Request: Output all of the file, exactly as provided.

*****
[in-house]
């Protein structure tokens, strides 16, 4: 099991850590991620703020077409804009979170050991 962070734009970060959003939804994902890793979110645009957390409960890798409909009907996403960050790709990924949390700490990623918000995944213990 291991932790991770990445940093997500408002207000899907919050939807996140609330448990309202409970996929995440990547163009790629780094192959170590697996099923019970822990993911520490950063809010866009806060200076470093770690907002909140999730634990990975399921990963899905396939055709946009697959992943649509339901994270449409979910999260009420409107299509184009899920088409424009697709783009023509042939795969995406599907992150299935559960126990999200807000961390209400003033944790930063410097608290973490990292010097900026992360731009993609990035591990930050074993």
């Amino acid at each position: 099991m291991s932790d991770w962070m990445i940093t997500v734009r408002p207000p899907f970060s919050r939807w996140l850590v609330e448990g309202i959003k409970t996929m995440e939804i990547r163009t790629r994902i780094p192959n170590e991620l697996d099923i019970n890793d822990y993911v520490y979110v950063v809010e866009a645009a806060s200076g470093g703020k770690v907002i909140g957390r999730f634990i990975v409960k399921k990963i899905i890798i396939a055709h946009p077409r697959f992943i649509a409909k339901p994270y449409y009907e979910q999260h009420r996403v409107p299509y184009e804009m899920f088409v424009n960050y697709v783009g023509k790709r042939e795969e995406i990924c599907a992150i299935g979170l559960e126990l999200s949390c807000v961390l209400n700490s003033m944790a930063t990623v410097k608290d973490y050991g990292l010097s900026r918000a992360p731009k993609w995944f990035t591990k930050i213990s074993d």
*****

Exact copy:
[in-house]
């Protein structure tokens, strides 16, 4: 099991850590991620703020077409804009979170050991 962070734009970060959003939804994902890793979110645009957390409960890798409909009907996403960050790709990924949390700490990623918000995944213990 291991932790991770990445940093997500408002207000899907919050939807996140609330448990309202409970996929995440990547163009790629780094192959170590697996099923019970822990993911520490950063809010866009806060200076470093770690907002909140999730634990990975399921990963899905396939055709946009697959992943649509339901994270449409979910999260009420409107299509184009899920088409424009697709783009023509042939795969995406599907992150299935559960126990999200807000961390209400003033944790930063410097608290973490990292010097900026992360731009993609990035591990930050074993």
């Amino acid at each position: 099991m291991s932790d991770w962070m990445i940093t997500v734009r408002p207000p899907f970060s919050r939807w996140l850590v609330e448990g309202i959003k409970t996929m995440e939804i990547r163009t790629r994902i780094p192959n170590e991620l697996d099923i019970n890793d822990y993911v520490y979110v950063v809010e866009a645009a806060s200076g470093g703020k770690v907002i909140g957390r999730f634990i990975v409960k399921k990963i899905i890798i396939a055709h946009p077409r697959f992943i649509a409909k339901p994270y449409y009907e979910q999260h009420r996403v409107p299509y184009e804009m899920f088409v424009n960050y697709v783009g023509k790709r042939e795969e995406i990924c599907a992150i299935g979170l559960e126990l999200s949390c807000v961390l209400n700490s003033m944790a930063t990623v410097k608290d973490y050991g990292l010097s900026r918000a992360p731009k993609w995944f990035t591990k930050i213990s074993d």